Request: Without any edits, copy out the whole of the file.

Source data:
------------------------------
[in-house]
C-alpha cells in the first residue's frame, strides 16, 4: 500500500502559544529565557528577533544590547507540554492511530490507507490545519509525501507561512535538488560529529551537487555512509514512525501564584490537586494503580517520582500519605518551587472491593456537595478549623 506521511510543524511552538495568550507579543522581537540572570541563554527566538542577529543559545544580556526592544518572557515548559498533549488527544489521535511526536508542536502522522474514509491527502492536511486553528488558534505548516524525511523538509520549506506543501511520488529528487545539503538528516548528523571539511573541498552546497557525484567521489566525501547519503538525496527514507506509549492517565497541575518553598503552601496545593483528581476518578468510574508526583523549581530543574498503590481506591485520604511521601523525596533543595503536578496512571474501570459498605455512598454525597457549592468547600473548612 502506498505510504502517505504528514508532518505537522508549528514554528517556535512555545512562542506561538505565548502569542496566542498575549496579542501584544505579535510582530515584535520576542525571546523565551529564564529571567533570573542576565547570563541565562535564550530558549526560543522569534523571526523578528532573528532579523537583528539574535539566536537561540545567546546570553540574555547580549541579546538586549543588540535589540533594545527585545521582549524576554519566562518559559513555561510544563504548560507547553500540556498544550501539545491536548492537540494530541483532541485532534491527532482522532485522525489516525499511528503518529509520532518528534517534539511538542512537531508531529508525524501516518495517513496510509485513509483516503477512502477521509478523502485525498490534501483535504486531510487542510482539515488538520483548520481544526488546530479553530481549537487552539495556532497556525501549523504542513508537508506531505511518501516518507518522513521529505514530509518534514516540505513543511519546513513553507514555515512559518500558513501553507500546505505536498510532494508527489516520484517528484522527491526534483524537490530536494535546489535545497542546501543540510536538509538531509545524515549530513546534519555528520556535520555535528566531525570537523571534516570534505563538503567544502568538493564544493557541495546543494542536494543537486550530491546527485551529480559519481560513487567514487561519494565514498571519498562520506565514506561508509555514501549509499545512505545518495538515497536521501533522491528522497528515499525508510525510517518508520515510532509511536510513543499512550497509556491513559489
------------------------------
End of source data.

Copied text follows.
[in-house]
C-alpha cells in the first residue's frame, strides 16, 4: 500500500502559544529565557528577533544590547507540554492511530490507507490545519509525501507561512535538488560529529551537487555512509514512525501564584490537586494503580517520582500519605518551587472491593456537595478549623 506521511510543524511552538495568550507579543522581537540572570541563554527566538542577529543559545544580556526592544518572557515548559498533549488527544489521535511526536508542536502522522474514509491527502492536511486553528488558534505548516524525511523538509520549506506543501511520488529528487545539503538528516548528523571539511573541498552546497557525484567521489566525501547519503538525496527514507506509549492517565497541575518553598503552601496545593483528581476518578468510574508526583523549581530543574498503590481506591485520604511521601523525596533543595503536578496512571474501570459498605455512598454525597457549592468547600473548612 502506498505510504502517505504528514508532518505537522508549528514554528517556535512555545512562542506561538505565548502569542496566542498575549496579542501584544505579535510582530515584535520576542525571546523565551529564564529571567533570573542576565547570563541565562535564550530558549526560543522569534523571526523578528532573528532579523537583528539574535539566536537561540545567546546570553540574555547580549541579546538586549543588540535589540533594545527585545521582549524576554519566562518559559513555561510544563504548560507547553500540556498544550501539545491536548492537540494530541483532541485532534491527532482522532485522525489516525499511528503518529509520532518528534517534539511538542512537531508531529508525524501516518495517513496510509485513509483516503477512502477521509478523502485525498490534501483535504486531510487542510482539515488538520483548520481544526488546530479553530481549537487552539495556532497556525501549523504542513508537508506531505511518501516518507518522513521529505514530509518534514516540505513543511519546513513553507514555515512559518500558513501553507500546505505536498510532494508527489516520484517528484522527491526534483524537490530536494535546489535545497542546501543540510536538509538531509545524515549530513546534519555528520556535520555535528566531525570537523571534516570534505563538503567544502568538493564544493557541495546543494542536494543537486550530491546527485551529480559519481560513487567514487561519494565514498571519498562520506565514506561508509555514501549509499545512505545518495538515497536521501533522491528522497528515499525508510525510517518508520515510532509511536510513543499512550497509556491513559489